Legendary fund manager Li Lu (backed by Charlie Munger) once said: Debt is often incurred when a business goes bankrupt, so it makes sense to consider a company’s balance sheet when considering a company’s risks.we can see it Tektronic Industries Company Limited (HKG:669) uses debt in its business. But the real question is whether this debt puts the company at risk.
When does debt become a problem
Debt helps a business until it struggles to pay it back with either new capital or free cash flow. there is. Although less common, we often see debt companies permanently diluting their shareholders. Of course, debt can be an important tool in business, especially in capital-heavy ones. When looking at debt levels, first consider both cash and debt levels together.
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What are Techtronic Industries’ liabilities?
You can click the chart below to see historical figures, and you can see that Techtronic Industries has $3.15 billion in debt in December 2022, down from $3.29 billion a year ago. Conversely, it has cash of US$1.67 billion and net debt of approximately US$1.48 billion.
Techtronic Industries Responsibilities
Our latest balance sheet shows that Techtronic Industries has $6.22 billion of debt due within one year and $1.89 billion of debt due beyond that time. Offsetting these obligations was US$1.67 billion in cash and US$1.69 billion worth of his receivables to be paid within 12 months. As such, it has a total liability of US$4.75 billion more than its cash and short-term receivables combined.
Techtronic Industries has a huge market capitalization of US$19.9 billion, so it’s very likely that it will be able to raise cash to improve its balance sheet if needed. However, it is clear that it is necessary to rigorously consider whether debt can be managed without dilution.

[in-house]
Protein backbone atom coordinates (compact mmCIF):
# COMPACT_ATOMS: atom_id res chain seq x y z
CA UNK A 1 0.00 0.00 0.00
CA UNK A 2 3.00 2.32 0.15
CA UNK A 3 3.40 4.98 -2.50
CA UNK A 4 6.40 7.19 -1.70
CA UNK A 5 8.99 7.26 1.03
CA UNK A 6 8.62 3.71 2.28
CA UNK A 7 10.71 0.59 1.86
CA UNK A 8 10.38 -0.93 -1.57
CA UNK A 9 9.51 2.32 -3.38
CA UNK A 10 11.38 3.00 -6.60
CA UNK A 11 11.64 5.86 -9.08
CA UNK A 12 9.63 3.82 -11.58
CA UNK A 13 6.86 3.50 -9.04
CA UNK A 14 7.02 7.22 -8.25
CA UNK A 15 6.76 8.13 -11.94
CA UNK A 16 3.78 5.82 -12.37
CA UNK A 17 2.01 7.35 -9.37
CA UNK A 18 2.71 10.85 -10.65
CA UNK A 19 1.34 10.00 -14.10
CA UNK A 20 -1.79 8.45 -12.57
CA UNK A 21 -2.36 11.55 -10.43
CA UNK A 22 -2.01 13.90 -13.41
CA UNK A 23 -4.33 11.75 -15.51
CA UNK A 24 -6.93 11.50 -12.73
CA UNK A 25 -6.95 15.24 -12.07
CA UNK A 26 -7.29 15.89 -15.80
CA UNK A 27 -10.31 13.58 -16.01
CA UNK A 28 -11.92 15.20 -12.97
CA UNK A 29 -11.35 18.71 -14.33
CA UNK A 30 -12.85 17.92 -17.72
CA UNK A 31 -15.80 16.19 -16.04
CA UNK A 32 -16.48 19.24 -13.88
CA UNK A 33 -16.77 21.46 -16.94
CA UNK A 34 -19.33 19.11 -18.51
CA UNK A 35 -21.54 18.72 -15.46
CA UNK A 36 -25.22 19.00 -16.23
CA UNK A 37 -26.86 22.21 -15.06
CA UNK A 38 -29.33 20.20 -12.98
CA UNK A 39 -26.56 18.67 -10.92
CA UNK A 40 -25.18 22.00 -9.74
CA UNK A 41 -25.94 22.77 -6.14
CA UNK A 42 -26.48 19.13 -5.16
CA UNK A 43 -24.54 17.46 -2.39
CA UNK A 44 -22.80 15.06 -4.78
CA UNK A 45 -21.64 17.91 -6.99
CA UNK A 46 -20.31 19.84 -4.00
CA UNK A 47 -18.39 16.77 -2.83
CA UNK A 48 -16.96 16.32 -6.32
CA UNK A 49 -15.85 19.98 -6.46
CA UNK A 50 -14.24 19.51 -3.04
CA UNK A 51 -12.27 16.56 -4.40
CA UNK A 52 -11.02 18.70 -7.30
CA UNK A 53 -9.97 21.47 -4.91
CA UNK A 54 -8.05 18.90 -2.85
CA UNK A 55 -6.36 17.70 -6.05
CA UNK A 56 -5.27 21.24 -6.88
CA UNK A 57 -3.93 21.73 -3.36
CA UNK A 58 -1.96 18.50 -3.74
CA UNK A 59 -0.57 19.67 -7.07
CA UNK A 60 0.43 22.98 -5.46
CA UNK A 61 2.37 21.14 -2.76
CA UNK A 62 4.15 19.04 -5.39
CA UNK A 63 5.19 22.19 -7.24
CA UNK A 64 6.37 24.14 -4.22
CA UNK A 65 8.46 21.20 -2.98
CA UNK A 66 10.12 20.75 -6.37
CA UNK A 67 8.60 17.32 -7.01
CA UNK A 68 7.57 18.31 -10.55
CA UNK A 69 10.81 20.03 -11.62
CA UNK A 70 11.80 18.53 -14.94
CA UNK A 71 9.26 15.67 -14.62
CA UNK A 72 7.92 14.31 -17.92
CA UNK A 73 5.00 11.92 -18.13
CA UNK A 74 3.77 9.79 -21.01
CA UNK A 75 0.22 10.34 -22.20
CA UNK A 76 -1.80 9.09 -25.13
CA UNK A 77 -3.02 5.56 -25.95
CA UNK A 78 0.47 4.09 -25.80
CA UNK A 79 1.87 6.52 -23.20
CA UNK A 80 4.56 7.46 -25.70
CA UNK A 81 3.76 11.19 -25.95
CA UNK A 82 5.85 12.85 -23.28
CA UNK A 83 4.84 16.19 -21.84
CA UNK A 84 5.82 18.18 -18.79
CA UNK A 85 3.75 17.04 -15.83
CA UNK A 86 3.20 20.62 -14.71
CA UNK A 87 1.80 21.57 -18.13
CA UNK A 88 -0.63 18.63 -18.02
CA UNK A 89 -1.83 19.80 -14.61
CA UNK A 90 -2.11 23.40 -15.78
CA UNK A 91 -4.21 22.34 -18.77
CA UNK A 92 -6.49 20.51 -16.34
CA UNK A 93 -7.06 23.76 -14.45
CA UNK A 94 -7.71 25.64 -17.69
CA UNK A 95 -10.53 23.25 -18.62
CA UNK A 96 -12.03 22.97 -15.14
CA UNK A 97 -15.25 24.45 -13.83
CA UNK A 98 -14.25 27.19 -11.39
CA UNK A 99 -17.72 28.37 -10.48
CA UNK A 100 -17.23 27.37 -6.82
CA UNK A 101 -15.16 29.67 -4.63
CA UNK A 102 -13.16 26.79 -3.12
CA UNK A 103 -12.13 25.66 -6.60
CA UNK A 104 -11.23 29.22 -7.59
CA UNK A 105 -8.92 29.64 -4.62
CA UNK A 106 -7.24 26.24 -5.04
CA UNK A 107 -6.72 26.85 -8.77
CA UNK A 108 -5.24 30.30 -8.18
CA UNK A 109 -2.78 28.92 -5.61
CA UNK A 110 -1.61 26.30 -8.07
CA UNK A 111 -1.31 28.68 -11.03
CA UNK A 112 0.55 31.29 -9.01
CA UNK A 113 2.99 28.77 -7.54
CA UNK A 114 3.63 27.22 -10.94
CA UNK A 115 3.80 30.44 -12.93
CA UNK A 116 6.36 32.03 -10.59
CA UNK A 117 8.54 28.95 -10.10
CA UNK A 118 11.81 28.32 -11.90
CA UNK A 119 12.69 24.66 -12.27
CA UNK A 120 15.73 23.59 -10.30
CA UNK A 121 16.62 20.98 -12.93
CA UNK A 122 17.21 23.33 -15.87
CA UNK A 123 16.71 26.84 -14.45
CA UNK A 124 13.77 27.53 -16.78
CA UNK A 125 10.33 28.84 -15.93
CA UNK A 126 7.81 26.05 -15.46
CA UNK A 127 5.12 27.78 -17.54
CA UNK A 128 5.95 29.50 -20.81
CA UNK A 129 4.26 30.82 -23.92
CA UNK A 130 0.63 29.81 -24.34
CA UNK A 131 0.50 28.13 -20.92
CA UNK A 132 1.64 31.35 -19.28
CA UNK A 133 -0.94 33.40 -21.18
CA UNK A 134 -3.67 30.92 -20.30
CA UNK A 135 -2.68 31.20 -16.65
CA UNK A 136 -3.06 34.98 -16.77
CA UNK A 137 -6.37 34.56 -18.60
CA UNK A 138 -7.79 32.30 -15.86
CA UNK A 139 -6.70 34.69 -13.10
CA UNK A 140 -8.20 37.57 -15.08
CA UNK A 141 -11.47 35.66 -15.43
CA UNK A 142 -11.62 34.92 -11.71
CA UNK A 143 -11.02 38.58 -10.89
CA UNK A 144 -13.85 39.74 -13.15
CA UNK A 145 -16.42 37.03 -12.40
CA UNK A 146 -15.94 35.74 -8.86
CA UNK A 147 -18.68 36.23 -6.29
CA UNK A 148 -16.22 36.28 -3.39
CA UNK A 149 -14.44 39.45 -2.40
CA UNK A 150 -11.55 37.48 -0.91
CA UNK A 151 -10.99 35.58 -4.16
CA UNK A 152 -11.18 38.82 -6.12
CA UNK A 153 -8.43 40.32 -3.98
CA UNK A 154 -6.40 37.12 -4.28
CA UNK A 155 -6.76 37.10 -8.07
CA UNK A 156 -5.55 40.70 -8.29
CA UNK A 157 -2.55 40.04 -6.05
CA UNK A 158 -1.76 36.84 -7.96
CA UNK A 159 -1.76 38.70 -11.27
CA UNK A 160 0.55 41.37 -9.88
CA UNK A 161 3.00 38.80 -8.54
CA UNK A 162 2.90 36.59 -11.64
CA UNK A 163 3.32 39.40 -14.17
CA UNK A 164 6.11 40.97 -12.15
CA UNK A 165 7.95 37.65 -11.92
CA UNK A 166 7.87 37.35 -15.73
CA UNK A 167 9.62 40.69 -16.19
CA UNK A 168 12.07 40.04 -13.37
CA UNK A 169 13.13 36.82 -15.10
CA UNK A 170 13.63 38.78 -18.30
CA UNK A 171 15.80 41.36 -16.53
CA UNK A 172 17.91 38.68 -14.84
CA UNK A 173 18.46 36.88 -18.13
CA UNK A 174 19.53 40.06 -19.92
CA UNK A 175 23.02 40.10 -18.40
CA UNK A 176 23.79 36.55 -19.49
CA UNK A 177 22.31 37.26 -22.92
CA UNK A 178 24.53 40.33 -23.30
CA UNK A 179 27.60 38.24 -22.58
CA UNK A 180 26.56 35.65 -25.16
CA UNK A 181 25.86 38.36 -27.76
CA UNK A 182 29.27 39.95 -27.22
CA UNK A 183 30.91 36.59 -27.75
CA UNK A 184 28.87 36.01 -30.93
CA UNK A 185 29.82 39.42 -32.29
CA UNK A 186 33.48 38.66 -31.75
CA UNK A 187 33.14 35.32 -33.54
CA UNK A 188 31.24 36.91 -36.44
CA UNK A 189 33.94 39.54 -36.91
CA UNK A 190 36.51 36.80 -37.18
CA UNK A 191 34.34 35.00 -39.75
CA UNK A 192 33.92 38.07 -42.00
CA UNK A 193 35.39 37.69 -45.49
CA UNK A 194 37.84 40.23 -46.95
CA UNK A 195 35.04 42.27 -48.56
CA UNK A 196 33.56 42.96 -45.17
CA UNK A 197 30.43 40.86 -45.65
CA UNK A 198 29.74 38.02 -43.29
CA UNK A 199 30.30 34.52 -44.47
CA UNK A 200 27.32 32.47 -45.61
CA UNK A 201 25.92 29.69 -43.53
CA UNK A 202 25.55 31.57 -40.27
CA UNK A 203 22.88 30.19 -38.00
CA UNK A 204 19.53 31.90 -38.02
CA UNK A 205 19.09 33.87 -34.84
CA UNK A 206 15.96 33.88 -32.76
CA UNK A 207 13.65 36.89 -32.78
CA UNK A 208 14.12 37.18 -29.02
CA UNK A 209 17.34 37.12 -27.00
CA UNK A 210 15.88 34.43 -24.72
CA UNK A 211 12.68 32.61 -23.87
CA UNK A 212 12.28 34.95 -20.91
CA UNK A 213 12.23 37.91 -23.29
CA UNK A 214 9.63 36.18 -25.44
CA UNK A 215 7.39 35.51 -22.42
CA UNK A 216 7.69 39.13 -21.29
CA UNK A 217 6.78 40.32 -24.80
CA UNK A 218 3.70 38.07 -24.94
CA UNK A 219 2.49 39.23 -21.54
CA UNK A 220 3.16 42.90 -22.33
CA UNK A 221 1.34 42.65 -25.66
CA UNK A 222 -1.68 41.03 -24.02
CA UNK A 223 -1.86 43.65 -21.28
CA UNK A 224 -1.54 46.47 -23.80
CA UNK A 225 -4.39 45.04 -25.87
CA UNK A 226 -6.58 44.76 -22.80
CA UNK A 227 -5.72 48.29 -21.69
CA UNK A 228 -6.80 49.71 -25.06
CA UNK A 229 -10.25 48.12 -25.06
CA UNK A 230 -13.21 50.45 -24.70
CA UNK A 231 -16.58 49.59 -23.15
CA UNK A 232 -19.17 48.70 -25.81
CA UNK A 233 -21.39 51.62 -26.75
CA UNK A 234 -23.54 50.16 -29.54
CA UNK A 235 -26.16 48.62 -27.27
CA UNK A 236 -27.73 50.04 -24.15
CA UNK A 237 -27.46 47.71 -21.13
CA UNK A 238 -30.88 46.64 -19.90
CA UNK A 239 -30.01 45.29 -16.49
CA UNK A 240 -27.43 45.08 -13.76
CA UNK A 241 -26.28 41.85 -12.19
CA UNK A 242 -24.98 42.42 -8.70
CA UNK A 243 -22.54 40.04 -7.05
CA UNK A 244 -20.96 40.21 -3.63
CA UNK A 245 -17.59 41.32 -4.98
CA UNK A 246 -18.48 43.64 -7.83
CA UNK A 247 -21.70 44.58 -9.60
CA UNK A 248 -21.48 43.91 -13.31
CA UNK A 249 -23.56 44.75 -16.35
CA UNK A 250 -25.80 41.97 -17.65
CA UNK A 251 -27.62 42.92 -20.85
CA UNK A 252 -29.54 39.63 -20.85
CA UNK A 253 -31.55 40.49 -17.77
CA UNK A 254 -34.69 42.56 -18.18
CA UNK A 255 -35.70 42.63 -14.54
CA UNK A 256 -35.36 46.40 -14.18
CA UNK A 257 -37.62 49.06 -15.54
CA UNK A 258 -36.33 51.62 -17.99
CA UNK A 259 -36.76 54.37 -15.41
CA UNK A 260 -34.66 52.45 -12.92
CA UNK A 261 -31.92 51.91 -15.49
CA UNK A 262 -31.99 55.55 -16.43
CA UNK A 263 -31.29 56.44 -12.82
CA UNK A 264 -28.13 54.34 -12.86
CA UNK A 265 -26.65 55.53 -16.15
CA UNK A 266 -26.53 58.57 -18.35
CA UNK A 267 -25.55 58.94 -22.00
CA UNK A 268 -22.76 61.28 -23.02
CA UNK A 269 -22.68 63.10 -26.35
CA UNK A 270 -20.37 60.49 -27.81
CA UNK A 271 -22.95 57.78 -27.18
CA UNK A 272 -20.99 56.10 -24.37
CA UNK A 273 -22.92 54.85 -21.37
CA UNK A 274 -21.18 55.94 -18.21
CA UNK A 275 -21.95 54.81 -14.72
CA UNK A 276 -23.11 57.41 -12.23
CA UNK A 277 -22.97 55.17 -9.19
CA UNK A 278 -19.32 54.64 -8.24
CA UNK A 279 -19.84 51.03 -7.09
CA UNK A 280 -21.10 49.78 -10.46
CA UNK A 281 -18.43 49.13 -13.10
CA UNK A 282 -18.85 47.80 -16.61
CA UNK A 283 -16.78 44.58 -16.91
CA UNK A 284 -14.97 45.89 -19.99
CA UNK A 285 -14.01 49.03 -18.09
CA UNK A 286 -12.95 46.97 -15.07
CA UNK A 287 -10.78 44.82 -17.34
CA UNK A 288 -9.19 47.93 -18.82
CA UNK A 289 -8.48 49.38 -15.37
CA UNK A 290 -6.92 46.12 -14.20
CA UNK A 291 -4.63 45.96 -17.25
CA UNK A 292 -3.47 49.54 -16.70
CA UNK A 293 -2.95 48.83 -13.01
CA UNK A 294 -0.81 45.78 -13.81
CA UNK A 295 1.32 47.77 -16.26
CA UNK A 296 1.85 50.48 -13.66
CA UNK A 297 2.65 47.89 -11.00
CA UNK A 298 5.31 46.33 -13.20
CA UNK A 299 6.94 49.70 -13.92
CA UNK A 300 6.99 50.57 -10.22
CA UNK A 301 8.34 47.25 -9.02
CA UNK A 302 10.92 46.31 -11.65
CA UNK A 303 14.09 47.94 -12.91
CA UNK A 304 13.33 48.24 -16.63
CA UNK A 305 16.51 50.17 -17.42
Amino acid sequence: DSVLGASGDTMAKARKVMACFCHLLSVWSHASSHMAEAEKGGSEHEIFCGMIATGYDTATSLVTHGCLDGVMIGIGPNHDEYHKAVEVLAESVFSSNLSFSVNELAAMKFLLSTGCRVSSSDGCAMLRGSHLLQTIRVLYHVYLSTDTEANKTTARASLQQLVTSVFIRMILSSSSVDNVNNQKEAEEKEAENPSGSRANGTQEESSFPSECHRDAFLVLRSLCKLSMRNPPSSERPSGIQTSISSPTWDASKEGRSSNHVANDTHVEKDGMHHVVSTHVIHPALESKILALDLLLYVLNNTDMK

By dividing net debt by earnings before interest, taxes, depreciation and amortization (EBITDA), and calculating how easily earnings before interest and taxes (EBIT) can cover earnings, a company’s Measure your debt load. Expenses (interest cover). The advantage of this approach is that it takes into account both the absolute amount of debt (net debt to EBITDA) and the actual interest expense associated with that debt (its interest coverage ratio).
Techtronic Industries has a net debt to EBITDA ratio of just 1.1. And that his EBIT is on the order of 27.0x, easily covering interest expense. So I’m pretty relaxed about using very conservative debt. Techtronic Industries’ EBIT was roughly flat last year, which shouldn’t matter given the company’s lack of significant debt. Clearly, the balance sheet is the starting point when analyzing debt levels. However, future earnings will determine, more than anything else, Techtronic Industries’ ability to maintain a healthy balance sheet. So, if you want to know what the experts think, this free report on analyst profit forecasts might be of interest to you.
Finally, the business needs free cash flow to pay off its debt. Accounting profit doesn’t cut it. So the logical step is to look at the percentage of EBIT that matches the actual free cash flow. Over the past three years, Techtronic Industries has experienced significant aggregate negative free cash flow. Investors undoubtedly expect that situation to be reversed in due course, but that clearly means that the use of debt is more risky.
Techtronic Industries’ EBIT conversion to free cash flow and EBIT growth rates are definitely weighing it down in our assessment. But the good news is that EBIT appears to easily cover the interest expense. From all of the above angles, Techtronic Industries appears to be a slightly riskier investment as a result of its debt. This isn’t necessarily a bad thing, as leverage can boost stock returns, but it’s something to be aware of. Given concerns about the company’s balance sheet, it seems prudent to see if insiders have recently sold shares.
Of course, if you’re the type of investor who prefers to buy stocks without the burden of debt, don’t hesitate to discover our exclusive list of net cash growth stocks today.
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To find out if Techtronic Industries might be overrated or underrated, check out this comprehensive analysis. Fair value estimates, risks and warnings, dividends, insider trading and financial health.
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